The organic milk and meat world will change significantly on June 17, when stricter new regulations defining it go into effect. The new standards were announced by USDA earlier this month after several years of study and discussion requested by organic producer groups, food companies, and consumer organizations.

At the heart of the new rules is a precise definition of how much time cattle producing organic milk or meat must spend on pasture: at least four months each year, although they need not be consecutive. Another precise stipulation that figures to be more difficult to measure is that at least 30 percent of their feed intake must come from grazing. Previously, the only stipulation was that cows needed have access to pasture.

The new rules come at a time when adverse effects of recession in the general economy are taking a bite out of organic product sales. For several years, proponents boasted about the huge annual percentage growth in organic sales and dairy numbers but did not mention the actual totals involved. According to a USDA analysis released February 25 that detailed a slowdown in organic growth, the number of organic milk cows in 2005 was 86,000 (just under 1 percent) and organic milk's total U.S. fluid market share in 2008 was just 3 percent.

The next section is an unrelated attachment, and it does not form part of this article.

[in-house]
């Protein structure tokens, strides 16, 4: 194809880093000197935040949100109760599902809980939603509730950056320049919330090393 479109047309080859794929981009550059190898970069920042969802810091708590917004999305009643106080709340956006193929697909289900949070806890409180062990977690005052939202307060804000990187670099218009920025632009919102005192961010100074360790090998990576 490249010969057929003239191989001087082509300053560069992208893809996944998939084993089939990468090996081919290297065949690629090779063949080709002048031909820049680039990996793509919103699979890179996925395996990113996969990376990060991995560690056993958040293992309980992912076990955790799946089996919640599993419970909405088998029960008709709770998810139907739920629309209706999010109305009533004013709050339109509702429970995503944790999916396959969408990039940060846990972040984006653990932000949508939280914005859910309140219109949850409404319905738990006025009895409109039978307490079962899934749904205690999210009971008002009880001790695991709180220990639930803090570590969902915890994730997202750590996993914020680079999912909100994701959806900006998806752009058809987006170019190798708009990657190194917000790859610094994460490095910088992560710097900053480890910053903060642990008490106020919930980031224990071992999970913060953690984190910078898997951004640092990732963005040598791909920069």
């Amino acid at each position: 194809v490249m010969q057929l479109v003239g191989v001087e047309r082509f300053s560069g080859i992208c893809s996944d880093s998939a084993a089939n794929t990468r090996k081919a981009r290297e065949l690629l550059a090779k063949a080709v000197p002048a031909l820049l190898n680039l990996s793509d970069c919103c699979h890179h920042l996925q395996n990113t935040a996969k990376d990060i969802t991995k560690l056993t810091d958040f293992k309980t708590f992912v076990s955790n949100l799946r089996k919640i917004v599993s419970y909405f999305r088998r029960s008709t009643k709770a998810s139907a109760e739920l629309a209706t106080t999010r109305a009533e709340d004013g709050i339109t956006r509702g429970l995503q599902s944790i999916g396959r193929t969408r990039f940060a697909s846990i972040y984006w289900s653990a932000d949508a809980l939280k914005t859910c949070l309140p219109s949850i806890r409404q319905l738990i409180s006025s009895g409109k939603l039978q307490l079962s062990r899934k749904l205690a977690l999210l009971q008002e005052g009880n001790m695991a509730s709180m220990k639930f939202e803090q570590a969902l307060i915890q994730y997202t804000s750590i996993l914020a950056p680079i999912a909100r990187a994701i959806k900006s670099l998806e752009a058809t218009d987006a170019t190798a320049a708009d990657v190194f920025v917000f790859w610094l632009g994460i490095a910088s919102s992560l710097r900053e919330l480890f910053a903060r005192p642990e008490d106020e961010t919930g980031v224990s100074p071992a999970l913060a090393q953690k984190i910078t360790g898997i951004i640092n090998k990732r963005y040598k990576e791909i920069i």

The analysis said the recession is having a major impact on organic dairies in ways besides just a slowdown in retail sales. Organic production costs are estimated to be $4.78 per hundredweight higher than conventional dairies. In addition, average organic herd size is about 50 percent smaller and production per cow is about 30 percent less, both of which limit production efficiency and scales of economy. A lengthy and costly conversion period is also required for existing conventional dairies to be certified for organic production.